The back side 20 of the reusable bulletin board display 10 may include indicators 28, which define the various sizes to which the display 10 may be trimmed to fit existing conventional bulletin boards 26, and an area for the placement of at least one attachment device 22. Reference to conventional bulletin boards in this discussion is not intended to limit the use of the reusable display 10 to bulletin boards alone as there are other similar surfaces to which the reusable display may be adapted including, for example, blackboards and exhibition, advertising or promotional display stands. The indicators 28 are concentrically disposed about the back side 20 of the reusable bulletin board display 10 and located in areas to fit most conventionally sized bulletin boards 26 or other similar surfaces. In the preferred embodiments, the reusable display 10 ranges in size from 3'×4' to 4'×8' such that it may easily be managed by one or two people and may be put in place or removed quickly and easily.
At least one attachment device 22 is disposed on the back side 20 of the reusable bulletin board display 10 to provide a method for attaching the reusable display 10 to the conventional bulletin board 26 or other similar surface. FIG. 5 illustrates the preferred embodiment of the back side 20 of the reusable bulletin board display 10. In this embodiment, more than one attachment device 22 is disposed about the perimeter of the back side 20 of the reusable display 10 and the attachment device 22 itself is a hook 32 and loop 34 fastener. FIG. 2 illustrates a cross-section of the preferred embodiment for the hook 32 and loop 34 fastener. The demonstration of this embodiment is not intended to limit the type, number or disposition of the attachment devices about the back side 20 of the reusable bulletin board display 10. It is simply intended as an example of a different method of attaching the reusable display 10 to a conventional bulletin board 26 or other similar surface. Examples of other means of attachment include but are not limited to nails, tacks, screws and/or tape.
The reusable bulletin board display storage device 40, as illustrated in FIG. 3, is composed of a receptacle 42 and a cap member 44. In the preferred embodiment, as also shown in FIG. 3, the receptacle 42 and cap member 44 are composed of durable ply paper or cardboard and are of similar shape and color. Several other materials are useful in fabrication of said storage device 40 including plastic, wood, paper, and metal. In the preferred embodiment reflected in FIG. 3, the storage device 40 is cylindrical and defines a circular cross-section. Among the other cross-sections of the storage device contemplated 40 are oval, square, elliptical, rectangular and triangular, depending on the available storage space. Alternative embodiments of the storage device 40 may vary either or both the shape or color of the receptacle 42 or cap member 44. As illustrated in FIGS. 3 and 4 in the preferred embodiment of the cap member 44, said cap member 44 is color coded by label to identify the particular subject, course, or issue addressed by the reusable bulletin board display 10 contained in the storage device 40. Alternative embodiments contemplated for said cap member 44 include identification by means of a color coding about the entire cap member 44.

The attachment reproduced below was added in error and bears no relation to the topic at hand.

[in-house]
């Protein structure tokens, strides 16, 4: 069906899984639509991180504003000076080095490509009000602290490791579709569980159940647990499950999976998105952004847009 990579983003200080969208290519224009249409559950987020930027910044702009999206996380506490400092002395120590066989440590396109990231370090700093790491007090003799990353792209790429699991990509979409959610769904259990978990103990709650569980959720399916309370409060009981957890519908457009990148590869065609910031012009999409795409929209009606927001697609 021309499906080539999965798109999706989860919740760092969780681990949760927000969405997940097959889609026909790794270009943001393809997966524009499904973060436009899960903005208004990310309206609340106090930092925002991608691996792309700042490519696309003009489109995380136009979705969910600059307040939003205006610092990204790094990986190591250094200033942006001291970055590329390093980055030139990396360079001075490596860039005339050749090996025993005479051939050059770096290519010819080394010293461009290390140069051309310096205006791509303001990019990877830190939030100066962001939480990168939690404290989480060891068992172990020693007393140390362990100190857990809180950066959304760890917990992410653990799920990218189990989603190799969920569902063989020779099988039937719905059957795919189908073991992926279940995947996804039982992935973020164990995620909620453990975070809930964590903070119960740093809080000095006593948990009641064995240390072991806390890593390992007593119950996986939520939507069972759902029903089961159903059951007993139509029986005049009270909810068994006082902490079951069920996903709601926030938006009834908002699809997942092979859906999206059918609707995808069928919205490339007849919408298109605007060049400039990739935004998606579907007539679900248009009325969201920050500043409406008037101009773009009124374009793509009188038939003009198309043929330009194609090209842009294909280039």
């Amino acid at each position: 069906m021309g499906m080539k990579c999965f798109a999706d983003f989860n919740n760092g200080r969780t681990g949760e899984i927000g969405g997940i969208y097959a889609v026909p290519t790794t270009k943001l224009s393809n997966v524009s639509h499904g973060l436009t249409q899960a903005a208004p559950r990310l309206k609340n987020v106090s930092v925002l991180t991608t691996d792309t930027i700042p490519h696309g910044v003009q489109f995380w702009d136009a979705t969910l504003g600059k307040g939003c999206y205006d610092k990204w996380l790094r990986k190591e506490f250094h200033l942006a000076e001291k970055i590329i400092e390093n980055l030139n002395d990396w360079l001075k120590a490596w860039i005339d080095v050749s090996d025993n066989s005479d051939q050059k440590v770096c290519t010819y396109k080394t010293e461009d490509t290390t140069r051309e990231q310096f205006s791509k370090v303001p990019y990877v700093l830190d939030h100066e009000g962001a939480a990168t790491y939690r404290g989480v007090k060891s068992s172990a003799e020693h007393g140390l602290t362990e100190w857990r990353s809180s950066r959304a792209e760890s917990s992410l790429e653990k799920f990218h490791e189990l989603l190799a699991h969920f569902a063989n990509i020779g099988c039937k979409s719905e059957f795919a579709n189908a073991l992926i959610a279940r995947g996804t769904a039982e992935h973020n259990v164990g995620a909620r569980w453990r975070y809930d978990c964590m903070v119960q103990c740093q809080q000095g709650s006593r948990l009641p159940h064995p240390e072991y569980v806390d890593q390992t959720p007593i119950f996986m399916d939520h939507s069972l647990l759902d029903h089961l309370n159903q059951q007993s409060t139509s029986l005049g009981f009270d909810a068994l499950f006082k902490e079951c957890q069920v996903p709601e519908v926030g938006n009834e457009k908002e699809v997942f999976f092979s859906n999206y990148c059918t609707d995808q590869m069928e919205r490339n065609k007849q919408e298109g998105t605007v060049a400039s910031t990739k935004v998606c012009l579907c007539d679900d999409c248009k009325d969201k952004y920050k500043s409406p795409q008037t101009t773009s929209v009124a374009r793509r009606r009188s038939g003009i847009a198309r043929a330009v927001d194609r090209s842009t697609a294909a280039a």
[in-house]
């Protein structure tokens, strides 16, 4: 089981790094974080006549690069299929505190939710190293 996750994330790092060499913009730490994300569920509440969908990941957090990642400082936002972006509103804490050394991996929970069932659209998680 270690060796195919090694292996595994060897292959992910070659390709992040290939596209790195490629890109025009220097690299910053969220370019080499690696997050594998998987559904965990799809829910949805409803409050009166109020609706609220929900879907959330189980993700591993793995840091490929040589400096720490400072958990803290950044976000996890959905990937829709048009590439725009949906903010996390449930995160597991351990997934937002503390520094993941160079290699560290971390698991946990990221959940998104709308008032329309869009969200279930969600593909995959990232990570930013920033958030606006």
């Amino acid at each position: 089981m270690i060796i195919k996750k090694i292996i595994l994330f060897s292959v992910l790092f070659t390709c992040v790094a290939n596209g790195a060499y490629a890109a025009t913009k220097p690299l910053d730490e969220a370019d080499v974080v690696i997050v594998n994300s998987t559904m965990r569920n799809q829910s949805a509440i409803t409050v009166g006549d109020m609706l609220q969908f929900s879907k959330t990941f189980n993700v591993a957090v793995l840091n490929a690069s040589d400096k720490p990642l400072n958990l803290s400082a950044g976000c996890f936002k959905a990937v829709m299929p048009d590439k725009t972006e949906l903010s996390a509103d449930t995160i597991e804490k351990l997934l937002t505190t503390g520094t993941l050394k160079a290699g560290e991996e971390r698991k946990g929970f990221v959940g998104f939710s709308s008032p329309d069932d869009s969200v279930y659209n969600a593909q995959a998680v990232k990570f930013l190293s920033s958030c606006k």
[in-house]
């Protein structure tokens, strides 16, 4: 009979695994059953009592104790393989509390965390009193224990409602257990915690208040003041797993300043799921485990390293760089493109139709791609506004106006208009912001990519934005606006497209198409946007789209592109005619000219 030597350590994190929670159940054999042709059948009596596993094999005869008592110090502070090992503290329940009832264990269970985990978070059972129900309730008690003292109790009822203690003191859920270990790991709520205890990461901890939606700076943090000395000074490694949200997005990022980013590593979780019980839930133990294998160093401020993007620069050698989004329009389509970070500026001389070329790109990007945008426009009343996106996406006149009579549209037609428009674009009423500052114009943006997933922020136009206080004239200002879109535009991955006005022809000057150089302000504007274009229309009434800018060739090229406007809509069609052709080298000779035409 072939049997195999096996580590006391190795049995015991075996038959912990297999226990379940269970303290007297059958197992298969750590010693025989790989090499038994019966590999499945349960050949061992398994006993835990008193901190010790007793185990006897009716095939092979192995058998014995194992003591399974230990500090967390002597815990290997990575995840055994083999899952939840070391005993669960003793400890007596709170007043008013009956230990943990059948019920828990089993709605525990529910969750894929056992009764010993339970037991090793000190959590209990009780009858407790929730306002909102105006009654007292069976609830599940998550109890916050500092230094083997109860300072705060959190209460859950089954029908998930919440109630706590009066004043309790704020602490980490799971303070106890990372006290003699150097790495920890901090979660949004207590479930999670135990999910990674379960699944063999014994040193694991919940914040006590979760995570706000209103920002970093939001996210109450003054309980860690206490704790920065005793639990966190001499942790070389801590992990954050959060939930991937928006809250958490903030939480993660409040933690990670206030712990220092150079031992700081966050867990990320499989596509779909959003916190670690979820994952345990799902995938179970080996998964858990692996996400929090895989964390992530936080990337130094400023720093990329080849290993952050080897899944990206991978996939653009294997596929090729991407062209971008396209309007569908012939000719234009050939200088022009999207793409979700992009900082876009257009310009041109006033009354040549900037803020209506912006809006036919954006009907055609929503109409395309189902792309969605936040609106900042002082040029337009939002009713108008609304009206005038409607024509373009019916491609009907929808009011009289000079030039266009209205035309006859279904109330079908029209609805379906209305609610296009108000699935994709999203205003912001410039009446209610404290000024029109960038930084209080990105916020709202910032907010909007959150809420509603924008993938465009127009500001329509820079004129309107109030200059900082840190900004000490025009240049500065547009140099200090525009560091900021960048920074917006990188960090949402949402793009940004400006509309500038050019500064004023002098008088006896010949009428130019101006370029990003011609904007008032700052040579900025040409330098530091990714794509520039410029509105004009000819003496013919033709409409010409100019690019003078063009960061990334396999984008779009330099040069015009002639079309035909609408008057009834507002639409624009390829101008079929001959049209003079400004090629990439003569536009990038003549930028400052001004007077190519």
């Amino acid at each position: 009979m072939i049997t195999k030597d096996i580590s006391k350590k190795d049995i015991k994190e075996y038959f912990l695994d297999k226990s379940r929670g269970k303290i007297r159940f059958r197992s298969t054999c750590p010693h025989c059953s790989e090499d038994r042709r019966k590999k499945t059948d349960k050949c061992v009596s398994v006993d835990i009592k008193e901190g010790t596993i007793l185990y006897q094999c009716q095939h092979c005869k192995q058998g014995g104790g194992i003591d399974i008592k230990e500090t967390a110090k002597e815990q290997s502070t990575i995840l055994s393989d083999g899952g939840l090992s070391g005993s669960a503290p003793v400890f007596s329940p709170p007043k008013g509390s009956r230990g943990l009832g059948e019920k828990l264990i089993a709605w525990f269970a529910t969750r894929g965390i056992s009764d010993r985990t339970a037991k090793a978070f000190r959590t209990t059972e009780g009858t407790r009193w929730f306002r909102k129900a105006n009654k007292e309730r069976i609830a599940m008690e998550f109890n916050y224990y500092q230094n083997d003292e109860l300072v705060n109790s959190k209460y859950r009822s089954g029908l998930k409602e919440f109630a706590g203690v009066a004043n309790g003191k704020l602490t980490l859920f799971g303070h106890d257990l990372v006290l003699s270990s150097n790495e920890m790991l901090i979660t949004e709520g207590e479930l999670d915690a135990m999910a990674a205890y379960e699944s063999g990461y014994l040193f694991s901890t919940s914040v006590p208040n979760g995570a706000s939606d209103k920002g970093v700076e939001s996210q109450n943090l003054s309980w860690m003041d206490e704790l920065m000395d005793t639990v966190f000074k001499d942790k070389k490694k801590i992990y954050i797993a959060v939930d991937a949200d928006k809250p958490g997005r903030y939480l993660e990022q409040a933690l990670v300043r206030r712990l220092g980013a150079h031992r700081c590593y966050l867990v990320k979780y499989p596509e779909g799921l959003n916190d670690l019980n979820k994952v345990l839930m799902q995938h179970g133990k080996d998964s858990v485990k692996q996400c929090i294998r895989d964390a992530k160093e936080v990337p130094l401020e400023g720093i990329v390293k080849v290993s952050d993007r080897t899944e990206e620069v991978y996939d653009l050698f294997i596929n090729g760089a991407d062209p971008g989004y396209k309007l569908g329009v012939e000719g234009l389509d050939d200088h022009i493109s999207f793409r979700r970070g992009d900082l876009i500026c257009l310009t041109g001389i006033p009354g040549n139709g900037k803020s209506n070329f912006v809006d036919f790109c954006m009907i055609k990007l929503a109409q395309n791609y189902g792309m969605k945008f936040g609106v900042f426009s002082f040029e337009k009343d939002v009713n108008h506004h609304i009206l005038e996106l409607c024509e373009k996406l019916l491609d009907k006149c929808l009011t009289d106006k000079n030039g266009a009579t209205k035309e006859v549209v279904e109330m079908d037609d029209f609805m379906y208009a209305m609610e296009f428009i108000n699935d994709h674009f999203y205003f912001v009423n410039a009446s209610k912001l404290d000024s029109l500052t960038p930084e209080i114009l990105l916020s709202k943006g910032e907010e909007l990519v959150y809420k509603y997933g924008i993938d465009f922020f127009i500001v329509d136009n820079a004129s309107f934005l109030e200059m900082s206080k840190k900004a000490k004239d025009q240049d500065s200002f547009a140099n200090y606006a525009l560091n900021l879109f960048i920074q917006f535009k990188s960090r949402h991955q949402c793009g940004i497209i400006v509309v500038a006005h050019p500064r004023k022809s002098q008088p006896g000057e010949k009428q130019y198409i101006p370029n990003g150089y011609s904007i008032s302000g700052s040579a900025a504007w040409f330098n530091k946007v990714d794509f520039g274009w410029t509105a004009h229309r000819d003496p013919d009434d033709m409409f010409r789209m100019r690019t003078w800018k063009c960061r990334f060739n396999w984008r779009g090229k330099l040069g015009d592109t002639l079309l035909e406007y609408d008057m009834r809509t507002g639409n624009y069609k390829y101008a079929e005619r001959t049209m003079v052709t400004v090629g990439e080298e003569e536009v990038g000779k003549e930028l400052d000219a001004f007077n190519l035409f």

From the foregoing description, it will be recognized by those skilled in the art that a reusable bulletin board display 10 offering advantages over the prior art has been provided. Specifically, the reusable display 10 provides a means to reduce the waste of valuable teaching time and assist in the instruction of skills and objectives. The reusable bulletin board display 10 will reduce waste by allowing for the reuse and the storage of existing displays.
While a preferred embodiment has been shown and described, it will be understood that it is not intended to limit the disclosure, but rather it is intended to cover all modifications and alternate methods falling within the spirit and the scope of the invention as defined in the appended claims.
Having thus described the aforementioned invention,
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|U.S. Classification||434/430, 434/421|
|International Classification||G09F15/00, G09B29/00|
|Cooperative Classification||G09F15/0025, G09B29/001|
|European Classification||G09F15/00B4, G09B29/00B|
|Oct 23, 2000||FPAY||Fee payment|
Year of fee payment: 4
|Jun 21, 2004||FPAY||Fee payment|
Year of fee payment: 8
|Oct 27, 2008||REMI||Maintenance fee reminder mailed|
|Apr 22, 2009||LAPS||Lapse for failure to pay maintenance fees|
|Jun 9, 2009||FP||Expired due to failure to pay maintenance fee|
Effective date: 20090422